I once took a road trip in University. Four of us piled into an old car, making our way North. The very North, where the top of the Island reaches the ocean, and the dead go to pass on. I shared the car with Ria, my roommate and best friend. We had shared many late nights together, lying on bean bags, listening to records, watching the world pass by below our second floor flat and staying up till dawn. In the driver’s seat was Lynne. With the windows down her beautiful waist length curls tangled themselves in the breeze, tickled my face when I reached forward to talk to her. Lynn was from Tampa, an artist studying her masters in Auckland. She took beautiful photographs, lived on the wild west coast in a remote wooden house, with a possum for company and inspired me with her words. Rounding out the group was Brian, her boyfriend, warm and loveable and along for the ride.
This was a trip with purpose. Northland was my home. I had grown up here. Run barefoot on its beaches, washed clean beneath its waves, clambered over rocks and camped out beneath its trees. Mangonui sits at the mouth of the Mangonui Harbour and is home to the best fish and chips in New Zealand, a dirty, barnacle encrusted, yet still bustling wharf and Rangikapiti Pa, once belonging to the Ngati Kahu tribe. (Now, less of a defensive position and more a site for late night teenage parties.) I had lived here for the first nine years of my life and somehow, though sheer coincidence, or perhaps fate, I had met Ria, whose parents now resided in my childhood home.
But this wasn’t just a trip down memory lane and a chance to show Lynne and Brian where I came from. Lynne had a deeper purpose for wanting to take this trip. An obligation she had to fulfill, a quest she wanted completed. A close friend of hers had passed away before she had come to New Zealand. The parent’s had taken their child’s ashes and given them to close friends with the request that they scatter the ashes in a place that held meaning. Lynne had carried the ashes across oceans and now she believed she had found a final resting place for her friend.
At the top of the North Island lies Cape Reinga. From Mangonui it is a two hour drive, over rolling hills, past farmland and ramshackle houses, past stores where you can have a “Hangi in a pie” and on and on. The road turns to gravel, narrows, twists and turns downwards towards a narrow peninsula. On the road to the end of the land of the long white cloud is Kapowairua, or Spirit’s Bay. Here, according to Maori legend, is where the dead would depart our world for the next. From the top of an 800 year old pohutakawa tree they would slip into the land of spirits. Here is where Lynne decided to say goodbye to her friend.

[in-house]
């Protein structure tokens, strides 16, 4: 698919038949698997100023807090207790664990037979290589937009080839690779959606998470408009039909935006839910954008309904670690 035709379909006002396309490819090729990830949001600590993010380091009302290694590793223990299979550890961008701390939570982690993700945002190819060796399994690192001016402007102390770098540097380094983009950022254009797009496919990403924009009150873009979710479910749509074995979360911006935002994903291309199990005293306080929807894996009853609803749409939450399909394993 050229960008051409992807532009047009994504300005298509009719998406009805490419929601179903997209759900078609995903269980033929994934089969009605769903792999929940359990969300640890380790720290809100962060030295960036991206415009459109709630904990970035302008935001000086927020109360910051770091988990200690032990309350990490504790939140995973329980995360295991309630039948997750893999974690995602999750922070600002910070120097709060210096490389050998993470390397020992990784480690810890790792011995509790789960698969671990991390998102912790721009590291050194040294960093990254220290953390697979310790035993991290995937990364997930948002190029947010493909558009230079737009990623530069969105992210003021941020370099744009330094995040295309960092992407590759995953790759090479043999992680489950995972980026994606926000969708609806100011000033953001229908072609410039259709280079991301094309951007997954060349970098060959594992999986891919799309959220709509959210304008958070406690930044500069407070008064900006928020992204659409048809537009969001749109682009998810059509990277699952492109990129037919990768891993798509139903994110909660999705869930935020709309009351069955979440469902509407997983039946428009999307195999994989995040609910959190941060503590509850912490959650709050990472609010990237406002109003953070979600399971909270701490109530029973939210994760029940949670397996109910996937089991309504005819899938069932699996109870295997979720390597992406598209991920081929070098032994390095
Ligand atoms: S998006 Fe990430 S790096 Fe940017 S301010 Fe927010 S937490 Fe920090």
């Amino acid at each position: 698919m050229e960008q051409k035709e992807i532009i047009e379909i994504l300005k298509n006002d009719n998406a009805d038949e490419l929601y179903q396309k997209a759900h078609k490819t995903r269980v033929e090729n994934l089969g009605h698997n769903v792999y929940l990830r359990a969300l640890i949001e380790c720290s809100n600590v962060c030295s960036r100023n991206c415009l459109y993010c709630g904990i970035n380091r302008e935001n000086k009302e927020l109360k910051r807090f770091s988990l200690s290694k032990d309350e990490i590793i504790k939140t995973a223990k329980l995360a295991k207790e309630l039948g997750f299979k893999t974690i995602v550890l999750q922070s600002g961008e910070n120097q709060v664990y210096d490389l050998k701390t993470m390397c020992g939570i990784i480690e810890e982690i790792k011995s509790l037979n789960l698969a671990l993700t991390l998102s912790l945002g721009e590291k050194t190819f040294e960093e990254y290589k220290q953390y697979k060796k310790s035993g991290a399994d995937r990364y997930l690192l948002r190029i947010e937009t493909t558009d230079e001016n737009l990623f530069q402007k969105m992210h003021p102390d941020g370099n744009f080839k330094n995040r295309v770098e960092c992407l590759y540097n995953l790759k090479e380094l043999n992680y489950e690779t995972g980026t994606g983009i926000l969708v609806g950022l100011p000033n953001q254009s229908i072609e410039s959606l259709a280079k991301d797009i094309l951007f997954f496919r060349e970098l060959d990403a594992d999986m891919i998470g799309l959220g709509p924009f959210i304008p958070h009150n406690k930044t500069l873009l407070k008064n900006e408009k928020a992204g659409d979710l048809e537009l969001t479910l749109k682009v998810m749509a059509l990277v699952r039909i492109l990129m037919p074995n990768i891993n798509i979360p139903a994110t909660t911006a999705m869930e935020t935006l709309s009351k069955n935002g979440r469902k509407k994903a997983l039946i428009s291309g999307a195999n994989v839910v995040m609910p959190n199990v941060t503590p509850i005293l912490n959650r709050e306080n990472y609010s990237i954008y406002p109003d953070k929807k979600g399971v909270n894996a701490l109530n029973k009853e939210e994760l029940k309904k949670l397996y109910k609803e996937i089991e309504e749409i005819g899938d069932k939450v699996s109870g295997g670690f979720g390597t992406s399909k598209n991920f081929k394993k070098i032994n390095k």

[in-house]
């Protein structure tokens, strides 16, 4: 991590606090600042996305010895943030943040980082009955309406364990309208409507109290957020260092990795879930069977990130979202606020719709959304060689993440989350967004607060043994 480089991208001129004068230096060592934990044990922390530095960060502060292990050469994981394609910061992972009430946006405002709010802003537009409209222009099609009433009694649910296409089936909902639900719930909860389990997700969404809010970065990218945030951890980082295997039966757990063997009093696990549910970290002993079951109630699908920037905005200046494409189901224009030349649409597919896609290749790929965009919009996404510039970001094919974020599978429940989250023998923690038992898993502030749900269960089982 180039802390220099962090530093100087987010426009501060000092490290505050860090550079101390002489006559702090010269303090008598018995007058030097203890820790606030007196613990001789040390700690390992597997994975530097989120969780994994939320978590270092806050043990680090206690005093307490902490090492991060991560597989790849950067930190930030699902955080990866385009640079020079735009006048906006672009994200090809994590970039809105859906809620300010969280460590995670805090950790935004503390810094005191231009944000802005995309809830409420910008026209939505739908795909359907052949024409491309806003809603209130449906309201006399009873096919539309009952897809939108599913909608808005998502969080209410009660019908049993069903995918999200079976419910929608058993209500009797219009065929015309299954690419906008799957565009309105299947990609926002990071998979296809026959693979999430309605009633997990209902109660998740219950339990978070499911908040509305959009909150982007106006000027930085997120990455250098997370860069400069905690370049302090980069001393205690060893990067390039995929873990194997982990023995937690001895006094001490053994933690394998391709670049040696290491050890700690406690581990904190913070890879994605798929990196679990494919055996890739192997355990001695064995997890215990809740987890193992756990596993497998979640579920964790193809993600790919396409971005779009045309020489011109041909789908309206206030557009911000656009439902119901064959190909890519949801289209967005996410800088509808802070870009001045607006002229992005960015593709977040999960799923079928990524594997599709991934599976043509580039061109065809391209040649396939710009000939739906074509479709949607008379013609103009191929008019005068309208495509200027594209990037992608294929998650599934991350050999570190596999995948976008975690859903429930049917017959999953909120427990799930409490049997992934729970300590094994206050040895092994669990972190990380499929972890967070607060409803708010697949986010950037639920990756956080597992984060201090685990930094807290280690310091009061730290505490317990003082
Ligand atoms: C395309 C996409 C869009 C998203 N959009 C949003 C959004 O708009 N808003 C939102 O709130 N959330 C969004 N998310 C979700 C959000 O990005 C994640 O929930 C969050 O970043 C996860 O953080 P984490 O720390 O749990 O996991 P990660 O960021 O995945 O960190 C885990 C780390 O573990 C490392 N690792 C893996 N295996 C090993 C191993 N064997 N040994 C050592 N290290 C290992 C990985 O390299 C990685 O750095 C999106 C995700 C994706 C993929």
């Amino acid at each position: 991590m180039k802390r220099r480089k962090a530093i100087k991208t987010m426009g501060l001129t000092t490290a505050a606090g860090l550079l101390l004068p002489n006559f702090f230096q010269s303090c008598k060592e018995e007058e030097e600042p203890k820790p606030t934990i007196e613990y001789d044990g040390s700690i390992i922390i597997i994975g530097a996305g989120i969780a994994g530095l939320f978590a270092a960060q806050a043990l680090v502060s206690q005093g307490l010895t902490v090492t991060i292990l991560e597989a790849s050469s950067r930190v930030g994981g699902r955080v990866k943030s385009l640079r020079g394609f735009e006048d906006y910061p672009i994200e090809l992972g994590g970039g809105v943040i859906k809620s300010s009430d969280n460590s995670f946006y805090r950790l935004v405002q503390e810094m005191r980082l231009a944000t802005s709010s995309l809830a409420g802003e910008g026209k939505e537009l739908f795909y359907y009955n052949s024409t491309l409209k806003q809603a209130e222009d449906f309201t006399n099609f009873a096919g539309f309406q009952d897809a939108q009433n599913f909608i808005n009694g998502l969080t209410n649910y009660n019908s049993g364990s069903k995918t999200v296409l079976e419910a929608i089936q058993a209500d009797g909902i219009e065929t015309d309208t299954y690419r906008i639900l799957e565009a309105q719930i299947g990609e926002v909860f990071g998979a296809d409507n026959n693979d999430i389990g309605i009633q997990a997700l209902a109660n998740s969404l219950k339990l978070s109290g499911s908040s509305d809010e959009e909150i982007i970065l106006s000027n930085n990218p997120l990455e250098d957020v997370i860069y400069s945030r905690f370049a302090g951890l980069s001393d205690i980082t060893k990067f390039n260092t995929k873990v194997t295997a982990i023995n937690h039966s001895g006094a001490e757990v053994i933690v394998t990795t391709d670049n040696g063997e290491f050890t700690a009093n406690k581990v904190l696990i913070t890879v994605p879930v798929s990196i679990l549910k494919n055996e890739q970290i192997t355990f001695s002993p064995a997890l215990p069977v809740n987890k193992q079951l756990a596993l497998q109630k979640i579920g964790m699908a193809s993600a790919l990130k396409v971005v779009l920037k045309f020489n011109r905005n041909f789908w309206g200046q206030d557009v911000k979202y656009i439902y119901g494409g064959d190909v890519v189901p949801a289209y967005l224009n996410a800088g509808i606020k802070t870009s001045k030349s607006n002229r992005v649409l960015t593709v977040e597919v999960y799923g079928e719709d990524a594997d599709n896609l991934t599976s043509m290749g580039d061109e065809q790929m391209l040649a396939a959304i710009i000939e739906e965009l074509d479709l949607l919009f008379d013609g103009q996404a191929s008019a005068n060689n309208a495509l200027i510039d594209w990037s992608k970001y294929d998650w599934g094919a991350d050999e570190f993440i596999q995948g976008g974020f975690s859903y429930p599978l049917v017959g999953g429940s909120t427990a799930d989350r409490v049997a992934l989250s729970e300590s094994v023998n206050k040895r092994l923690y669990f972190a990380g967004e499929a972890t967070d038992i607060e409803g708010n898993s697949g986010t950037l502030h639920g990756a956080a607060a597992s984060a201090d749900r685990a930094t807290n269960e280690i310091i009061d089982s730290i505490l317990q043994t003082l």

The day was grey and cold. Ria and Brian stayed in the car while Lynne and I trekked over the sand dunes and down to the beach. In my hands I held Lynne’s camera. She wanted me to document the ‘ceremony’. It was the perfect kind of day for it. The wind buffeted our hair, tried to force us back towards the car and the waves pounded the shoreline. Rocks jutted out into the water and we clambered up them. Standing at the tip of this small outcrop you really could believe you had reached the end of the world. Ocean spread out beneath our feet cold and grey and infinite. Somewhere out there, beyond the horizon two worlds collided, the Atlantic and the Pacific, and here perhaps two worlds overlapped: the land of the living and the land of the dead.
I set up the camera and waited for Lynne. She stood at the edge, perched just above the teeming waves. The ashes were wrapped in scarf. She unfurled its contents into the air, silhouetted against the fading light. In an instant it was all over, the ashes gone, the scarf empty. We were quiet as we made our way back to the car. Even though I had not known her friend, I still felt like something powerful had transpired and I felt honoured Lynne had allowed me to share the moment with her.
We stopped halfway up the beach. A stallion had just crested one of the dunes. He stood poised at its brink, staring down at us, the wind tossing his mane. And then he began to gallop. Wet sand broke apart beneath his hooves as he stormed down the beach. Towards us. Right at us. I stood frozen, half in terror, half mesmerised as it charged. At the last minute he swerved and galloped off into the distance as though guiding the spirit on to its final resting place.
Its one of those moments that is hard to describe. Still to this day I can remember the feeling of the horses’ eyes on us. The blood coursing through my veins. Of the wonder. I don’t know why this moment was so profound to me. I’m not a very spiritual person. I’ve been to church twice in my life. The supernatural, and eerie, the magical and the divine are not things I feel I have experienced.
Except for that one day. On that wild, murky shore. With a kindred spirit at my side and another spirit slowly leaving. I experienced something truly magical.